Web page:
Next month, I am headed to Miami for the national convention for The American Institute of Architects. I always leave the convention inspired on many levels. Whether it is new sustainable products, great speakers, or tours of amazing buildings I always find useful information to bring back to my practice.
This year I hope to experience some gardens designed by one of my favorite landscape architects, Raymond Jungles, http://www.raymondjungles.com/ There are many lessons to be learned from Jungles' gardens that are applicable here in the lowcountry. Jungles says that your garden must make a statement; be dramatic yet inviting. He accomplishes this through the layering of spaces, walls, light plants, color, sound, and fragrance.
Jungles explains that the entrance to the property is critical to the entire design. Typically the entry path is very controlled with view snapshots that create anticipation for the rest of the garden. In some of my favorite designs the garden path is floating slabs of concrete in reflecting pools.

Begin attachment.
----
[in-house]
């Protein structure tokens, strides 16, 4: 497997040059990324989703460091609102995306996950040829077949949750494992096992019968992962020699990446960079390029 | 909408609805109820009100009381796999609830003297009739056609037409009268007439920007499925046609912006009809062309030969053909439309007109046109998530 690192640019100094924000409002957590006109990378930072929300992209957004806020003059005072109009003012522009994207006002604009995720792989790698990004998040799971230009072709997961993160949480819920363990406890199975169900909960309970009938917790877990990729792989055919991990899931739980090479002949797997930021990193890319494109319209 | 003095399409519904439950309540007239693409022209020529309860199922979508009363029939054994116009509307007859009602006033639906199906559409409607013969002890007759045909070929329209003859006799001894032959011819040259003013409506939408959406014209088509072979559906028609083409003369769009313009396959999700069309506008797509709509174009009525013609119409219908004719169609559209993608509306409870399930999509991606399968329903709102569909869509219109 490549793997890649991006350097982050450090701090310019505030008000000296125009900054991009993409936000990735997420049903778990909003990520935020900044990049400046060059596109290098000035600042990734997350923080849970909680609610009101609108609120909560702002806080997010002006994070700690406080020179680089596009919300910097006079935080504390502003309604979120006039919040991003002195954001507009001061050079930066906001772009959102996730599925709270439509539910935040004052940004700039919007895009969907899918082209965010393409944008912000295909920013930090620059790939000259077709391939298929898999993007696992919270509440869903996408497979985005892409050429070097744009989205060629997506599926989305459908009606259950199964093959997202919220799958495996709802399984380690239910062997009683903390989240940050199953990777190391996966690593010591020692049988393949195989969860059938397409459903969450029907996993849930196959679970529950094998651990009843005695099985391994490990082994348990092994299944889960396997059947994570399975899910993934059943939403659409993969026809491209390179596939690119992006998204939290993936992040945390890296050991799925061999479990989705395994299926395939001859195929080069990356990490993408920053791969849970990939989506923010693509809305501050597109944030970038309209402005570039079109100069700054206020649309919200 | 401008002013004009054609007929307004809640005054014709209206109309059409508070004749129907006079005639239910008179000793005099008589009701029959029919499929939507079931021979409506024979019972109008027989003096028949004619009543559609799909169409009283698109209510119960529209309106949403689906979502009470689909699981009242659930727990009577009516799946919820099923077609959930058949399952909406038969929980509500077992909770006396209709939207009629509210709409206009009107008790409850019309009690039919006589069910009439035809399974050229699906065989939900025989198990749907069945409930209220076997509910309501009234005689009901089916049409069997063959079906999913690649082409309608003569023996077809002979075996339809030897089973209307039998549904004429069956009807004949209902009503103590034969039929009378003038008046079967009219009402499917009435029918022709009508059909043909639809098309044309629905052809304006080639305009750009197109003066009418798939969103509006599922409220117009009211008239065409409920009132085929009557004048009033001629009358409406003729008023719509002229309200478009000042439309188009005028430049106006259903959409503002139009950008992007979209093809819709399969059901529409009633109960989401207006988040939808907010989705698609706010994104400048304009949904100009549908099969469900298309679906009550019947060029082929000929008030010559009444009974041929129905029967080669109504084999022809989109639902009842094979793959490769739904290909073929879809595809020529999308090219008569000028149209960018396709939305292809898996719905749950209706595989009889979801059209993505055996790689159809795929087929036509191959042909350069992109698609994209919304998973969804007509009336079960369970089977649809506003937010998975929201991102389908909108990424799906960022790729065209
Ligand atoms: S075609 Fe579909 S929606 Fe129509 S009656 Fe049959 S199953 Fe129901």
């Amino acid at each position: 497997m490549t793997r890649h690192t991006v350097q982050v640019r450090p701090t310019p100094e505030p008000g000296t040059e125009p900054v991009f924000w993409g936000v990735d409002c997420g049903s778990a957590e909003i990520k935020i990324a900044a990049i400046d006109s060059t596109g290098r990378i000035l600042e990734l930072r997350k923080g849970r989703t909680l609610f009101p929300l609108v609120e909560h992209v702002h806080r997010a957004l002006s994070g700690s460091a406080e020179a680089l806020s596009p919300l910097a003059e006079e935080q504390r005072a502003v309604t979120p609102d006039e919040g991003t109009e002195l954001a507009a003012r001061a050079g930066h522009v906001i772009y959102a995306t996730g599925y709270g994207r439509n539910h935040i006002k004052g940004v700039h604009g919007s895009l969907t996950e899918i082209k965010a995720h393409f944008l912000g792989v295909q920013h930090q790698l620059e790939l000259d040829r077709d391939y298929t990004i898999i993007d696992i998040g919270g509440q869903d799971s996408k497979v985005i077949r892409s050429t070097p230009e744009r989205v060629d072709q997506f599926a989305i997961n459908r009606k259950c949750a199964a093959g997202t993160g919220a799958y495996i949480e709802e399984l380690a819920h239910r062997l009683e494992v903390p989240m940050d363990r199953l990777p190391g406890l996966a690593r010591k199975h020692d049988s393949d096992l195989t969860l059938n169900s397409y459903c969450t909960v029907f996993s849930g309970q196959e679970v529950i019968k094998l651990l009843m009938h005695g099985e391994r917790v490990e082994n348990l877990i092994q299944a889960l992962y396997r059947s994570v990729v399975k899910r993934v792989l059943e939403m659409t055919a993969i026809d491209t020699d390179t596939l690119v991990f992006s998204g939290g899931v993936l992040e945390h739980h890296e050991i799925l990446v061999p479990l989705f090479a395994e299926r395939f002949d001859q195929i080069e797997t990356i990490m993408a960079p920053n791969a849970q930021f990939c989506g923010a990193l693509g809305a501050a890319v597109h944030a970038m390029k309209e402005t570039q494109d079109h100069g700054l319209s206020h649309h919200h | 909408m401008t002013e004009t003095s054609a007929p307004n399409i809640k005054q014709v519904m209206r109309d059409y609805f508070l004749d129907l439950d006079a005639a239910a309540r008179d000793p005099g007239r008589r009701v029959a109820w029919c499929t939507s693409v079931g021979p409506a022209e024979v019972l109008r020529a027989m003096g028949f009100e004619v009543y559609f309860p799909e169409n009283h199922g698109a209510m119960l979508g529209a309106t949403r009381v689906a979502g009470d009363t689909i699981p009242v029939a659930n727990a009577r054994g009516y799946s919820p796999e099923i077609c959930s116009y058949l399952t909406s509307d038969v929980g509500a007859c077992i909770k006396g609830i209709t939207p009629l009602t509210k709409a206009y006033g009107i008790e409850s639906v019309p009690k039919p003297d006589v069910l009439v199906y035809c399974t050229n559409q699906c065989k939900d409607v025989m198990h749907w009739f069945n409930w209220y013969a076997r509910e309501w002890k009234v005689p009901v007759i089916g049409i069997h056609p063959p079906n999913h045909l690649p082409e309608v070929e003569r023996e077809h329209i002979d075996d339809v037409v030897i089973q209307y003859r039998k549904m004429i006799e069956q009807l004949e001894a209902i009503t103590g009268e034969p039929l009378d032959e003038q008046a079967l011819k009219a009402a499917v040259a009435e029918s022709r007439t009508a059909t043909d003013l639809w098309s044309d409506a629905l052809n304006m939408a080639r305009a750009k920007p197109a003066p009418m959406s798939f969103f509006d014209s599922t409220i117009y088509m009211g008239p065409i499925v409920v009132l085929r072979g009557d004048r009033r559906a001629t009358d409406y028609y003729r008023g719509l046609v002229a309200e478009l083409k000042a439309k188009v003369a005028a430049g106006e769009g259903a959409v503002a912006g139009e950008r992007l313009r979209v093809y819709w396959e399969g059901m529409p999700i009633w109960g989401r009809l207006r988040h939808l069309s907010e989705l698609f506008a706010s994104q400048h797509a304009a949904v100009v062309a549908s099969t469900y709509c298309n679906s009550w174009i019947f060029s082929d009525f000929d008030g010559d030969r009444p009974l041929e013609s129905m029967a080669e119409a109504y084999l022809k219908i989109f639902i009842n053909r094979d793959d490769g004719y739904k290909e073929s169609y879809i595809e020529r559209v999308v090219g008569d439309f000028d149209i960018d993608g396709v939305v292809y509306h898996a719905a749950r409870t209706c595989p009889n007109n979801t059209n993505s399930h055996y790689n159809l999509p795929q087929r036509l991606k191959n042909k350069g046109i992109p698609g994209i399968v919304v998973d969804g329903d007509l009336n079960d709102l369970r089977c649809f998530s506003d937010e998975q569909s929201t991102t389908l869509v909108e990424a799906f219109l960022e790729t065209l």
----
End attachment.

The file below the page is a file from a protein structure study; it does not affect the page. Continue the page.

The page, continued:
The selection of plants is critical. While we are not in a tropical zone, our semi-tropical zone plants include many of the sculptural plants that do not need pruning that Jungles likes. Place the plants with dramatic foliage where their shadows can create interesting patterns. He also advises to design for the "insufficient maintenance" that most homeowners deliver. Select hardy indigenous ground covers and grasses to reduce the amount of watering and maintenance.
Most of Jungles' gardens include a water element. Whether it is a swimming pool with a fountain or a fountain with a reflecting pool, a cool oasis with the sound of moving water is a welcome relief in our hot humid climate. Jungles recommends in a flat landscape like ours to take advantage of the drama of the sky. In small gardens, a reflecting pool can capture the clouds. If you are fortunate to have a long view, allow glimpses of the view as you progress through the garden before opening up to the entire view.
Friday, May 28, 2010
Saturday, May 22, 2010
The Crosby's dog trot is true to the traditional form of two pens and a passage. The foyer is the dog trot with the master bedroom to the left and the great room in the "pen" on the right. The foyer has a custom gate in the front with a similarly detailed folding wall on the back. The entire house opens to a large terrace and swimming pool that overlooks tidal marshes and creeks. The large outdoor living space has a full outdoor kitchen and retractable screens. All photographs by John McManus